are not sent.
Beauregard has been ordered to the West.
I knew the doom was upon him!
But he will make his mark even at Columbus, though the place seems to me to be altogether untenable and of no practicable importance, since the enemy may attack both in front and rear.
It would seem that some of the jealous functionaries would submit to any misfortune which would destroy Beauregard's popularity.
But these are exceptions: they are few and far between, thank Heaven!
The French players have been permitted by the Secretary to leave the country.
But British subjects are now refused passports.
President Tyler has been elected to Congress by an overwhelming majority.
The Secretary of War has issued such a peremptory order to Gen. Wise, that the latter has no alternative but to attempt the defense of Roanoke Island with 3000 men against 15,000 and a fleet of gun-boats.
The general is quite sick, but he will fight.
them exploded in his hand, injuring his thumb and finger.
He was scarcely able to sign his name to official documents to-day.
Mr. Hunter has brought forward a measure for the funding of Treasury notes, the redundant circulation having contributed to produce the present fabulous prices in the market.
In the New Jersey Legislature petitions are flowing in denunciatory of Lincoln's Emancipation scheme, which would cast into the free States a large excess of profitless population.
Gen. Lee mentions, in his recent correspondence, an instance of the barbarity of some of the Yankee soldiers in the Abolition Army of the Potomac.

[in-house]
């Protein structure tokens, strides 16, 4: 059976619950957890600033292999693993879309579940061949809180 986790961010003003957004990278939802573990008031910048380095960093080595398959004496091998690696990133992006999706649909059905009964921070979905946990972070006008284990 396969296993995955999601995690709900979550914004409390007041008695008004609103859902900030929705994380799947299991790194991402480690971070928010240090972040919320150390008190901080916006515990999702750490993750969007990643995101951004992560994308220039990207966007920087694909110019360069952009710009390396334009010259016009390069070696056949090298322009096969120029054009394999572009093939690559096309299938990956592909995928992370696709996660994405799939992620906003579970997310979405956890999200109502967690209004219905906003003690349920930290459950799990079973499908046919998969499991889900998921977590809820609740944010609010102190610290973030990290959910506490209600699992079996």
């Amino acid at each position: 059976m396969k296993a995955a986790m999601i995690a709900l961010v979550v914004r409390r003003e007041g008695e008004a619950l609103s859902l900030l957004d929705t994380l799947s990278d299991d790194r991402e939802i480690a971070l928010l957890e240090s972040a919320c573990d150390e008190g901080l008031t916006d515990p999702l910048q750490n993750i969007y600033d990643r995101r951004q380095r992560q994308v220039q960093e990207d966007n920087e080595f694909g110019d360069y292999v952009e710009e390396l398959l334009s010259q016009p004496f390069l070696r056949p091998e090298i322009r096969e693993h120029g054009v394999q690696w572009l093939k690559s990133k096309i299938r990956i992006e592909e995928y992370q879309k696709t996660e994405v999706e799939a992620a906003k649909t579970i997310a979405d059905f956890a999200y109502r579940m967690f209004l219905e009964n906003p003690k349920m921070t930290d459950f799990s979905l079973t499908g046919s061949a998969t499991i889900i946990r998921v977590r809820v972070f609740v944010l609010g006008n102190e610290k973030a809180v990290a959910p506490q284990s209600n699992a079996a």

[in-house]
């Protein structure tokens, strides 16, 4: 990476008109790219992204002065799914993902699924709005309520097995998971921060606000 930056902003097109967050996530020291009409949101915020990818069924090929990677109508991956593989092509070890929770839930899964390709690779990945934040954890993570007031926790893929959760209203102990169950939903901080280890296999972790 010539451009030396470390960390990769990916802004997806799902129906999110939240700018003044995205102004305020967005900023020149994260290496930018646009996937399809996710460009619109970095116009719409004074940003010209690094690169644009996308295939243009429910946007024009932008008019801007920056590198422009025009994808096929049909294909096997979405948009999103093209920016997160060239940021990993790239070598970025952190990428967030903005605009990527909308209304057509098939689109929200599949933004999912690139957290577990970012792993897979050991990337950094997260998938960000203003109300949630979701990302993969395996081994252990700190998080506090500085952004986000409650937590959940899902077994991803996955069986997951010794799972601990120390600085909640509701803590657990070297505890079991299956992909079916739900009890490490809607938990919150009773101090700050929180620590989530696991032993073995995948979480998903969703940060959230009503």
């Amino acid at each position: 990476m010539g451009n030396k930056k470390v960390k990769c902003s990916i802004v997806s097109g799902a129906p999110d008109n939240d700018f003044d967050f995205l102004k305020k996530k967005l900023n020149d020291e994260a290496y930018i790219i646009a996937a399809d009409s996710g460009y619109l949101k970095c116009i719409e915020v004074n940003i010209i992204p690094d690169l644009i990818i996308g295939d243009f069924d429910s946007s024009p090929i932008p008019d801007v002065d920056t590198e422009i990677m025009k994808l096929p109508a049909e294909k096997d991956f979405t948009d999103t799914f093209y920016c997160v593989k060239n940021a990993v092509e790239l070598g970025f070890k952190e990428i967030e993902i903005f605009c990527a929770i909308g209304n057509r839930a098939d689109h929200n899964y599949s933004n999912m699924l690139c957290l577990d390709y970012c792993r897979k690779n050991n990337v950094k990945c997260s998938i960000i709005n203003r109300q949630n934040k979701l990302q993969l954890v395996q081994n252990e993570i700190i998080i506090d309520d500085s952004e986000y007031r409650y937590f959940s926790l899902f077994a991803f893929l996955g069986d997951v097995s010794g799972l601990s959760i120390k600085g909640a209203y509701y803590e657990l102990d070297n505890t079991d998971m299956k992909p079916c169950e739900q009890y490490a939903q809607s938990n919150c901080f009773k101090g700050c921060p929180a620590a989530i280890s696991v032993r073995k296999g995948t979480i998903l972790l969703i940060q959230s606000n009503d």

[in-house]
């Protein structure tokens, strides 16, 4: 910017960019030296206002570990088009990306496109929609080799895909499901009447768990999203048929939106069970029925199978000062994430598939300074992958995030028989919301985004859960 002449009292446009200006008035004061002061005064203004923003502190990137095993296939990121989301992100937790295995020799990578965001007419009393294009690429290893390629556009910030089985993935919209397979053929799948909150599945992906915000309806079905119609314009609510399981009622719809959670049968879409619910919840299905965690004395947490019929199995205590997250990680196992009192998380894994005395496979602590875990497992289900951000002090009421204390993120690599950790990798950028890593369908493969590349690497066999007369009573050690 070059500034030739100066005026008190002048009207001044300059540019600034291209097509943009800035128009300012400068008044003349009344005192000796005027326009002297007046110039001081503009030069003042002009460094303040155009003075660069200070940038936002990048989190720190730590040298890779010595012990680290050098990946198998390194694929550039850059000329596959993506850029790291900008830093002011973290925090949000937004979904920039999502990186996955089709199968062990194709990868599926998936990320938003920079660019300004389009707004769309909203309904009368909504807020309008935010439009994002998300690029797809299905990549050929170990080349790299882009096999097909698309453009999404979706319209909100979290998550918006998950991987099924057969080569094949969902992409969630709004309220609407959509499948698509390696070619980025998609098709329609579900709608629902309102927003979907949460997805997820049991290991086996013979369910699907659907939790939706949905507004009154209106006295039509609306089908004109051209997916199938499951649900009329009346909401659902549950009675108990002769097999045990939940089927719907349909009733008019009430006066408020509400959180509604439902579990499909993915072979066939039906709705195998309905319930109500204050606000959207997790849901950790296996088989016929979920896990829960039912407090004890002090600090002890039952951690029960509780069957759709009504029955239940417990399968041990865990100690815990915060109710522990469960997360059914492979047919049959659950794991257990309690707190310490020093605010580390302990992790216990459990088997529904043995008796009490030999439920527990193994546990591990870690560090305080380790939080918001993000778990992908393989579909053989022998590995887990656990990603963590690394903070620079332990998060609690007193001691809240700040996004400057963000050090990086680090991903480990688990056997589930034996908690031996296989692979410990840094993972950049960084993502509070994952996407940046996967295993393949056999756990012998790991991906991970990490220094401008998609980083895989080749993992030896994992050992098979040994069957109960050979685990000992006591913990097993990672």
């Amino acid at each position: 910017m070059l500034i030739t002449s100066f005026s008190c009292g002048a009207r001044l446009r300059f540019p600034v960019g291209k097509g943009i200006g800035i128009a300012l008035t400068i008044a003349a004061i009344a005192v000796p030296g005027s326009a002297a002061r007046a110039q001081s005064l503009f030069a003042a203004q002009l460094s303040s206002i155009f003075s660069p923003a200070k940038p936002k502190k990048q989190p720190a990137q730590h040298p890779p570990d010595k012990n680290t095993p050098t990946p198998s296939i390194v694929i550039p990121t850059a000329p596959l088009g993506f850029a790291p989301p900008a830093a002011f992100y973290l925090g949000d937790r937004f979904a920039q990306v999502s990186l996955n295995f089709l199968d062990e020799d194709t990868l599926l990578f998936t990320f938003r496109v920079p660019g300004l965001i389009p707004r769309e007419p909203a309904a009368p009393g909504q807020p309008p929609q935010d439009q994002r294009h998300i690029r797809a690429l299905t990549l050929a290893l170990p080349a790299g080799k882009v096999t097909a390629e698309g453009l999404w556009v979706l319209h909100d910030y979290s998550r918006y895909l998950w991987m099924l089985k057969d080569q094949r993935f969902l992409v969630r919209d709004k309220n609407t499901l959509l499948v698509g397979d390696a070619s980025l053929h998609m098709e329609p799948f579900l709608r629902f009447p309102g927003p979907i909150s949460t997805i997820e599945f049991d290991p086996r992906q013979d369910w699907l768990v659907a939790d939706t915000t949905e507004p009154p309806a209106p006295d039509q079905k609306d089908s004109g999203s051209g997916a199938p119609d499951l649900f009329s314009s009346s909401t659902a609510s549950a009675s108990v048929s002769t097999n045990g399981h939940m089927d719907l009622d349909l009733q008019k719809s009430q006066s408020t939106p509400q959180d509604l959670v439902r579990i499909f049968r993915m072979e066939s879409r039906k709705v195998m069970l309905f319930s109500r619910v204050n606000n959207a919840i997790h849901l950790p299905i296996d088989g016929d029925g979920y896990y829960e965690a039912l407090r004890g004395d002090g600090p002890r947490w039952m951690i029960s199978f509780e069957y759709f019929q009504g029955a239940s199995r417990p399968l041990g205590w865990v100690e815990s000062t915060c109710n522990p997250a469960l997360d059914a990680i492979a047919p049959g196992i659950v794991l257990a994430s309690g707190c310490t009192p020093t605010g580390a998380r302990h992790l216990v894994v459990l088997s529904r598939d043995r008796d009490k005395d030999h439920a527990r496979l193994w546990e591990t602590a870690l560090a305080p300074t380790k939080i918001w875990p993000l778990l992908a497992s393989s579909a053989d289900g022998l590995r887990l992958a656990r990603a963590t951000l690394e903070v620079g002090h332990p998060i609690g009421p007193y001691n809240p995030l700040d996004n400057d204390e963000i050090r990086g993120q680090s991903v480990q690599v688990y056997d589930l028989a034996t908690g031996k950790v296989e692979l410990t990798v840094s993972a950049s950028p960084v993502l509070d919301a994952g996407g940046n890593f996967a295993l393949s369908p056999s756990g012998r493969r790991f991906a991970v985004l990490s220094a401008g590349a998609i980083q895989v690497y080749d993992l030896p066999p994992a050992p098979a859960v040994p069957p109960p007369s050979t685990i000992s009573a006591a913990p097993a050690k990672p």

They thrust into the Rappahannock River a poor old negro man, whom they had taken from his master, because he had the small-pox; and he would have been drowned had he not been rescued by our pickets.
It is surmised that this dreadful disease prevails to an alarming extent in the Yankee army, and probably embarrasses their operations.
and compulsory funding be adopted, there will soon be no redundancy of paper money, and a magical change of values will take place.
We who live on salaries may have better times than even the-extortioners-who cannot inherit the kingdom of Heaven.
And relief cannot come too soon: for we who have families are shabby enough in our raiment, and lean and lank in our persons.
Nevertheless, we have health and never-failing appetites.
Roasted potatoes and salt are eaten with a keen relish.
The breach seems to widen between the President and Congress, especially the Senate.
A majority of the Committee on Military Affairs have reported that Col. A. C. Myers (relieved last August) is still the Quartermaster-General of the armies, and that Gen. Lawton, who has been acting as QuartermasterGen-eral since then, is not the duly authorized Quartermaster-General: not having given bond, and his appointment not having been consented to by the Senate.
They say all the hundreds of mi
e, and the President remains here.
If he and the principal members of the government were captured by a sudden surprise, no doubt there would be a clamor in the North for their trial and execution!
Guns have been heard to-day, and there are rumors of fighting below; that Longstreet has marched to this side of the river; that one of our gun-boats has been sunk; that Fort Harrison has been retaken; and, finally, that an armistice of ninety days has been agreed to by both governments.
Clear, and very cold.
We lost gun-boat Drewry yesterday in an unsuccessful attempt to destroy the enemy's pontoon bridge down the river.
Fort Harrison was not taken as reported, nor is it likely to be.
The rumor of an armistice remains, nevertheless, and Mr. Blair dined with the President on Sunday, and has had frequent interviews with him. This is published in the papers, and will cause the President to be severely censured.
Congress failed to expel Mr. Foote yesterday (he is